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The Advent Killer by Alastair Gunn

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With Advent coming to a close we thought it was only appropriate to review The Advent Killer, the debut thriller from experienced British magazine journalist Alastair Gunn. (You can read our interview with the author here.) The novel introduces us to his new protagonist DCI Antonia Hawkins.

The story begins with a woman being murdered in London – the only woman the killer has ever loved. Then we’re taken back in time to two weeks earlier, where Hawkins is sitting in her bathroom willing herself not to throw up. She’s been reduced to this state by one simple text message. A text message that reads: ‘they’ve found number three’. It unfolds that there are now three victims and one killer, which means the perpetrator has just bagged the official designation reserved for the truly psychopathic fruit loop elite. Serial killer.

This third victim is murdered at exactly one in the morning on a Sunday in the run-up to Christmas, just like the others. When she turns out to be Jessica Anderton, a politician’s wife, the media go crazy and DCI Hawkins is under increased pressure to crack the case, with her efforts being scrutinised in the press. She encounters further problems with workplace politics in the force, and opposition from her fellow officers. Hawkins became acting Chief Inspector after her boss Norman Parr collapsed on duty and died, however now Chief Superintendent Lawrence Kirby-Jones is criticising her every move. So the Advent Killer proves to be a make or break case that will decide Hawkins’ future in the police force. Can she find the killer before the next body is due to arrive on the Sunday that concludes the Advent period?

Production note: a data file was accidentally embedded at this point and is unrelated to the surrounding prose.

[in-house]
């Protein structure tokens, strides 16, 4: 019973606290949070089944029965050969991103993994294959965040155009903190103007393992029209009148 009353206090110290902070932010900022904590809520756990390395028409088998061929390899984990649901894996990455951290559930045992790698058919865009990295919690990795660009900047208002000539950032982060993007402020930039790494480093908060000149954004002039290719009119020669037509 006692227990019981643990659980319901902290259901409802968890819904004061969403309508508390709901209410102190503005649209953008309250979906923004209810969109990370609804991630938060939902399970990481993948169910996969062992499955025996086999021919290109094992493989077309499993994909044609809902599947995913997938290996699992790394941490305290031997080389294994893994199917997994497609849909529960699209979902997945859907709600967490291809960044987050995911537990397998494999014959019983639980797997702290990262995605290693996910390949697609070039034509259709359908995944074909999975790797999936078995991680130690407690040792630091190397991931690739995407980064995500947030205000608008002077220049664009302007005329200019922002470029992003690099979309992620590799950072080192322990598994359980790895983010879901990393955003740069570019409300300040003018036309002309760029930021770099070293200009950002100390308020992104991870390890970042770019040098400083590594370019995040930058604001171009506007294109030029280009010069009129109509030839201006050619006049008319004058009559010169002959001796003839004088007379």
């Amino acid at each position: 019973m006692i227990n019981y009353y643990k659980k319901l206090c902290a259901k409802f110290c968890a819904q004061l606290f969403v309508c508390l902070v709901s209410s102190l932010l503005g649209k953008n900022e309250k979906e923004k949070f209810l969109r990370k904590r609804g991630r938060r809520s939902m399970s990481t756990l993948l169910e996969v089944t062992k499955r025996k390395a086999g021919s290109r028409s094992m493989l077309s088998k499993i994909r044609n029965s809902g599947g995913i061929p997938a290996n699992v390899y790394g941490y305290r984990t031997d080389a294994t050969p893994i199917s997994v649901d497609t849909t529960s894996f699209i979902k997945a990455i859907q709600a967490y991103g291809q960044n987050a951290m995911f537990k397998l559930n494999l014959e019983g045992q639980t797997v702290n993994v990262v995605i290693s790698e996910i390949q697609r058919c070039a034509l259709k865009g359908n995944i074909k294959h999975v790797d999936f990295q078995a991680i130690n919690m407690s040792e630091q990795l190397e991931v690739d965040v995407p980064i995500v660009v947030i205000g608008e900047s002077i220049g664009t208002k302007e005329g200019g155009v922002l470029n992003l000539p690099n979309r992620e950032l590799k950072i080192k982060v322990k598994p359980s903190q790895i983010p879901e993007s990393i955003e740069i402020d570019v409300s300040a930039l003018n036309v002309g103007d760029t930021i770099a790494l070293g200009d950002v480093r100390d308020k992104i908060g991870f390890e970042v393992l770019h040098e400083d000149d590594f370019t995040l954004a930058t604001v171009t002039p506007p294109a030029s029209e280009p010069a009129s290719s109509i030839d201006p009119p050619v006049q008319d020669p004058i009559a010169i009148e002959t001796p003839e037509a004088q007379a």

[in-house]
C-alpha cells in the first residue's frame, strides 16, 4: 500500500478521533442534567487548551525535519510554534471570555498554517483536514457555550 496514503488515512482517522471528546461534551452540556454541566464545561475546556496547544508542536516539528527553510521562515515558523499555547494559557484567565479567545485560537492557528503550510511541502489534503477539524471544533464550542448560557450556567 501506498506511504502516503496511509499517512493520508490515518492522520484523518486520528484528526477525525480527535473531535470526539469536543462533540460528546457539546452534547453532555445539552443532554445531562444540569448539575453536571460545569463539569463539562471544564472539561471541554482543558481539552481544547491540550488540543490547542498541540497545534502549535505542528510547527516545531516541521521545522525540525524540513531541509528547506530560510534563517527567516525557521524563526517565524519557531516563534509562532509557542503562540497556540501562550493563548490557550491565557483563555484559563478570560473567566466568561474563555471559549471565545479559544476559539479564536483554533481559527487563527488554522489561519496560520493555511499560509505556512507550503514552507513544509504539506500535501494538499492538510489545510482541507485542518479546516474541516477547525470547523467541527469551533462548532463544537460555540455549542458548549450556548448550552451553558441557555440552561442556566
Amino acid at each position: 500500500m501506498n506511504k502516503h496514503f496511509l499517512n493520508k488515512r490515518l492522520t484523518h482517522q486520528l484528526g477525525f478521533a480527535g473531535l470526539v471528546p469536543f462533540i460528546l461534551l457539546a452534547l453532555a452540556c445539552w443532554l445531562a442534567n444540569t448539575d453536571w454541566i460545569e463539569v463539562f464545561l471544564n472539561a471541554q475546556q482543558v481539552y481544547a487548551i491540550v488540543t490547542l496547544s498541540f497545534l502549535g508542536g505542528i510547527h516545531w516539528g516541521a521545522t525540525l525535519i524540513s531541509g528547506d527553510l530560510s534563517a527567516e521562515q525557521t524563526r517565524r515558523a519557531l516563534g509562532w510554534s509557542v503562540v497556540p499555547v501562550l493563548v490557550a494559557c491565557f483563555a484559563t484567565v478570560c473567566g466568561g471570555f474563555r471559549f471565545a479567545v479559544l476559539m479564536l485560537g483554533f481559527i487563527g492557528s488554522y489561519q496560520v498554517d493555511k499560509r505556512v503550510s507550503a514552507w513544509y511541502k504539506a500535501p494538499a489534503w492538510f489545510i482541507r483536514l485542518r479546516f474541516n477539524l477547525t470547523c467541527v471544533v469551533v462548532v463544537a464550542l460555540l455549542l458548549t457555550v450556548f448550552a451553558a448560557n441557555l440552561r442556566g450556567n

The Advent Killer is both well written and entertaining and I found myself racing to find out what would happen next, and who the killer was. The short chapters make it easy to follow, and Gunn has created the ultimate cold and calculated serial killer. The flashback device is used particularly well to give the reader a glimpse into the mind of the killer, and why he behaves the way he does.

The politics of the police force are explored in an interesting way, with the task force threatened with being taken off the case because they aren’t solving the murders fast enough. However, at times the novel focuses too much on police politics, procedures and briefings, which leaves you wondering why her team aren’t spending more time on the investigation.

I enjoyed the way the author sets up the character of DCI Antonia Hawkins. She’s realistic because she makes mistakes, and her dealings with the media serve to humanise her, ensuring you empathise and engage with the character. We are given a glimpse into DCI Hawkins’ personal life. Her ex-fiancé, Paul, moved out of her house a few months before the story begins, after she had an affair with former partner Mike Maguire. When Mike is brought in on the case, his relationship with Hawkins only adds to the tension.

Penguin Books
Print/Kindle/iBook
£2.99

CFL Rating: 4 Stars


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